And we’re about to share a simple trick that will help you nail your statement every single time.
But before we get to the only thesis statement you’ll ever need, let’s take a look at the basics. These statements provide the reader with an idea about what the essay, dissertation or thesis will discuss, but don’t actually put anything on the line.
It is a "proposition for consideration", a statement that "can be discussed and either proved or disproved".
It generally comes at the end of the introductory paragraph can be placed at the end or even in the middle of the essay. One sentence in the introduction must clearly state the topic. the thesis statement is the most important sentence in the introduction.
The formula I use is that the thesis sentence contains the subject (what you are going to write about) and an attitude (what your position is/what you are going to examine about the topic).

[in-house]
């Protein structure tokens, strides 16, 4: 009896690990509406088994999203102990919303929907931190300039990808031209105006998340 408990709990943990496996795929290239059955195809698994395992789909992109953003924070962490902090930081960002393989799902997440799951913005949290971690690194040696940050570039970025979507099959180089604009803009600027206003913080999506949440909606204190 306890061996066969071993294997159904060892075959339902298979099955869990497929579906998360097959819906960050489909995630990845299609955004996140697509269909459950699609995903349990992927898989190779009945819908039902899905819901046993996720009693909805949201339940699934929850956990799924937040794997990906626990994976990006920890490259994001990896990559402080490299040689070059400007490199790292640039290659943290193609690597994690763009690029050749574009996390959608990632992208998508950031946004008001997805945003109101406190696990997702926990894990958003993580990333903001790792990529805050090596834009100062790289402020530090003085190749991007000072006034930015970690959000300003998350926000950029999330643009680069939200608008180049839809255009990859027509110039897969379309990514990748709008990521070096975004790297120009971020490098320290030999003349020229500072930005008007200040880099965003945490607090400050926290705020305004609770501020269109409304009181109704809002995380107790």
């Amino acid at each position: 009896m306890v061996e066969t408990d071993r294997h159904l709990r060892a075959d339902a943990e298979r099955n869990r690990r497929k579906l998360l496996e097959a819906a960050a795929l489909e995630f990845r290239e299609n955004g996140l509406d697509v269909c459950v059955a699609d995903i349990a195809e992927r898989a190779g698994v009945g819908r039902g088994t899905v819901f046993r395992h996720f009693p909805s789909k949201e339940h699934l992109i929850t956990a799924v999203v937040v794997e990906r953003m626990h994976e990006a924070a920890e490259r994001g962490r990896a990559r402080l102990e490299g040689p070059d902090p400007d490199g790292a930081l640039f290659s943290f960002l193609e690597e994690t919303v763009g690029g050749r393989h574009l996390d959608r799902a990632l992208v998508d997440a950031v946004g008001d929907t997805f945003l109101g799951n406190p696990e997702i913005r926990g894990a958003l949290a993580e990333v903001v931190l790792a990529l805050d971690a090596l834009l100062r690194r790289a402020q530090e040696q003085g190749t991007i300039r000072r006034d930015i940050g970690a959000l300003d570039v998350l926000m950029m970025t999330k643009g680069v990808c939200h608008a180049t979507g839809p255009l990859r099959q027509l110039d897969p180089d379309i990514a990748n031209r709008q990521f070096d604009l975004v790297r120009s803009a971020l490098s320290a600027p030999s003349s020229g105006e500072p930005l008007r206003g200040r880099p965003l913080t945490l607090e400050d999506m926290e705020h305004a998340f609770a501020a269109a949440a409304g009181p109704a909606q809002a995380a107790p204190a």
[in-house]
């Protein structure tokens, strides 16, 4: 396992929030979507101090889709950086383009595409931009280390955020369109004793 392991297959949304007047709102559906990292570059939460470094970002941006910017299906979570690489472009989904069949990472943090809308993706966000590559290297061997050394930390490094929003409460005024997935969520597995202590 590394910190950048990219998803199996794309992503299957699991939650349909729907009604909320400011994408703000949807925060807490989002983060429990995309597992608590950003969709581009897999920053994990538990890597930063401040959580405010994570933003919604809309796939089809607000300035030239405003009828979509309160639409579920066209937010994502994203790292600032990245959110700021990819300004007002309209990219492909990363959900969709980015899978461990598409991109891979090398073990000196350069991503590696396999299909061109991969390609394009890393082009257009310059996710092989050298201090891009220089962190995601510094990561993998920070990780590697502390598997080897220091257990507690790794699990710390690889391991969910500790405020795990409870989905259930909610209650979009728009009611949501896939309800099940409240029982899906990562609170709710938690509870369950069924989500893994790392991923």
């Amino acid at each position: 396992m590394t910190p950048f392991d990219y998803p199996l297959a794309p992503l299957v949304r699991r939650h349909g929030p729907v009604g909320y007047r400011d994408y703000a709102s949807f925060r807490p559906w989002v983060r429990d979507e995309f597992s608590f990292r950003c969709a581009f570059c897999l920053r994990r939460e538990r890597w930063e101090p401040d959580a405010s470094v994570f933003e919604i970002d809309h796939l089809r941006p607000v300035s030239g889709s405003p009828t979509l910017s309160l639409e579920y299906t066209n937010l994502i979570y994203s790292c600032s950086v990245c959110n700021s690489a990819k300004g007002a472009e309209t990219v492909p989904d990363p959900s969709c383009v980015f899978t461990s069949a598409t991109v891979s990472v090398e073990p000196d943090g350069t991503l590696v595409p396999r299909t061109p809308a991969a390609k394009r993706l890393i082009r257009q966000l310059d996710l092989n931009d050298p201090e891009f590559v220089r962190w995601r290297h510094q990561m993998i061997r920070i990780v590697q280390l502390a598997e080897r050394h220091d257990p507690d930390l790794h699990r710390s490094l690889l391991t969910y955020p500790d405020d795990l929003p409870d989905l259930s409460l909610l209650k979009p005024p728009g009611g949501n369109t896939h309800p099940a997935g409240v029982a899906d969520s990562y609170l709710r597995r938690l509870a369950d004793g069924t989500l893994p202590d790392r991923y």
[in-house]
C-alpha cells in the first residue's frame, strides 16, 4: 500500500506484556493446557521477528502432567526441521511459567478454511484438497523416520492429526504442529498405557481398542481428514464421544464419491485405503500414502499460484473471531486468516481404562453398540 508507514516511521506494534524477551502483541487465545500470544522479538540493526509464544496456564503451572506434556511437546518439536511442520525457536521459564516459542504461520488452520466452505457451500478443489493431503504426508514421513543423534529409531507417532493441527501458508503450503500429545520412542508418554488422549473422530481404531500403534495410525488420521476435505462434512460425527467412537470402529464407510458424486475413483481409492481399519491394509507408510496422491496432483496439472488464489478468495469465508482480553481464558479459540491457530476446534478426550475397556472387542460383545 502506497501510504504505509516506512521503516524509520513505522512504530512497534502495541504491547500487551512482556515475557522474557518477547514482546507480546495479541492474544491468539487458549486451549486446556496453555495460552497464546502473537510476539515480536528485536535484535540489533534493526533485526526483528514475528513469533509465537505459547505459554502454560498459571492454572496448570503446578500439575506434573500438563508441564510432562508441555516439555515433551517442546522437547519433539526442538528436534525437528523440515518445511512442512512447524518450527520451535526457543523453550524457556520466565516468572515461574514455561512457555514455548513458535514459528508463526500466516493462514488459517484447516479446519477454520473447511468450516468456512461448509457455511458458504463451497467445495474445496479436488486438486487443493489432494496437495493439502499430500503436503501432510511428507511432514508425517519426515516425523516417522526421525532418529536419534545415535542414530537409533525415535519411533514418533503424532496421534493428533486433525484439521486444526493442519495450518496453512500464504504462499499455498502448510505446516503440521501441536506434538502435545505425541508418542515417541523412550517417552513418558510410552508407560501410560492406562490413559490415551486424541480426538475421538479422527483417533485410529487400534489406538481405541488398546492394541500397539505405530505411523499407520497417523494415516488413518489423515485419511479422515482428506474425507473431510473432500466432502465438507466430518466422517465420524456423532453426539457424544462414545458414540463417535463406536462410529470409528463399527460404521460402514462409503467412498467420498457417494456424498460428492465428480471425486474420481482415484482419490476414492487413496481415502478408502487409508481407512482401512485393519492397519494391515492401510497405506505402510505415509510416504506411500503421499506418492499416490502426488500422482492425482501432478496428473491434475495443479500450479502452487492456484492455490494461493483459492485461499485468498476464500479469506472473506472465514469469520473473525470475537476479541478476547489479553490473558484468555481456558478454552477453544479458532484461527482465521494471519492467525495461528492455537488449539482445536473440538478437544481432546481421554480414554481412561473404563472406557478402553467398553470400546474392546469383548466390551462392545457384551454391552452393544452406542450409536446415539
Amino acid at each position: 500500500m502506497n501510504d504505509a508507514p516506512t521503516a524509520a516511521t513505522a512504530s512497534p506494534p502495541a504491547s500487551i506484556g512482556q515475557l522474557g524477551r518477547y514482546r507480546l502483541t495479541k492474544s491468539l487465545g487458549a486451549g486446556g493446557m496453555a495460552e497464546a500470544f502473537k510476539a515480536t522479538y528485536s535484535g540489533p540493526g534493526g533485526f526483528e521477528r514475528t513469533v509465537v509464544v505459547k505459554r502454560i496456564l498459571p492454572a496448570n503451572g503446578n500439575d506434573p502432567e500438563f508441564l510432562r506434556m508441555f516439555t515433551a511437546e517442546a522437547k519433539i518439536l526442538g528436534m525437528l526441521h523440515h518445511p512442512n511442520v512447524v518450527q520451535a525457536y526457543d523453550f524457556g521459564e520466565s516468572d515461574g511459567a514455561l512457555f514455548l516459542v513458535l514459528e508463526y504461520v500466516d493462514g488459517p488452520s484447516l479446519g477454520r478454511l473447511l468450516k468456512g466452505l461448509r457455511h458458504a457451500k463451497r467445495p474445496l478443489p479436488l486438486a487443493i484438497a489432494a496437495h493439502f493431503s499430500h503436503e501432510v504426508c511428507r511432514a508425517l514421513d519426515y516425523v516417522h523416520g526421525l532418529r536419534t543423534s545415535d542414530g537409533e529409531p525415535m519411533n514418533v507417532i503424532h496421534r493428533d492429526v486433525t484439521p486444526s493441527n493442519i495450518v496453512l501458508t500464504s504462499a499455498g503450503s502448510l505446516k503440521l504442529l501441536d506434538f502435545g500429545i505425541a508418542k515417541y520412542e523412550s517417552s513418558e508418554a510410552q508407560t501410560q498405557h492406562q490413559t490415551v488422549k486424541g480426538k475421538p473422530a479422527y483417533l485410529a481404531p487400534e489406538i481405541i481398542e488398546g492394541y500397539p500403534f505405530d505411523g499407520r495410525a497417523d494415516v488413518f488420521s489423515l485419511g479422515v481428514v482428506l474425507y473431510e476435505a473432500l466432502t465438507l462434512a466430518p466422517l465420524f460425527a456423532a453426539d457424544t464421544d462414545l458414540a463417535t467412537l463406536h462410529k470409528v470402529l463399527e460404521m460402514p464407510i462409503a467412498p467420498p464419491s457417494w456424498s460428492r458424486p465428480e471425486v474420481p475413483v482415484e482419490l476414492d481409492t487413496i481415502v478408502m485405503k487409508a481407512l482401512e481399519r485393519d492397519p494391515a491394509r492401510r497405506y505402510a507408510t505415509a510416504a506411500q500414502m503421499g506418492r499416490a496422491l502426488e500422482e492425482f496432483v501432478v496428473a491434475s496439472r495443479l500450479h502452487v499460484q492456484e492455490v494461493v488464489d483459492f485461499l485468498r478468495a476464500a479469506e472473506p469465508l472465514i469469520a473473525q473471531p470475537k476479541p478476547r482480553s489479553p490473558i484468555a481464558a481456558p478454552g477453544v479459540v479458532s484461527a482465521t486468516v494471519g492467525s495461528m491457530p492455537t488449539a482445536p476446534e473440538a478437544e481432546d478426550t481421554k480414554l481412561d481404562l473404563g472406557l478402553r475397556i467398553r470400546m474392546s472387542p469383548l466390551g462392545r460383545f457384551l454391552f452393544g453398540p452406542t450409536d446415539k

Tied to this, I like to use a rhetorical device called the tricolon which is simply a group of three points/topics/whatever (three is a kind of "magic number for groupings) that you are going to use to illustrate your thesis...
I prefer the claim sentence: You are telling the reader what you are going to writing about in your essay.
For example, your claim/thesis might state: "Mastering the computer has become the most important task in education today." Your attention getter at the first of the paragraph would illustrate the importance of the computer to get the reader's attention.
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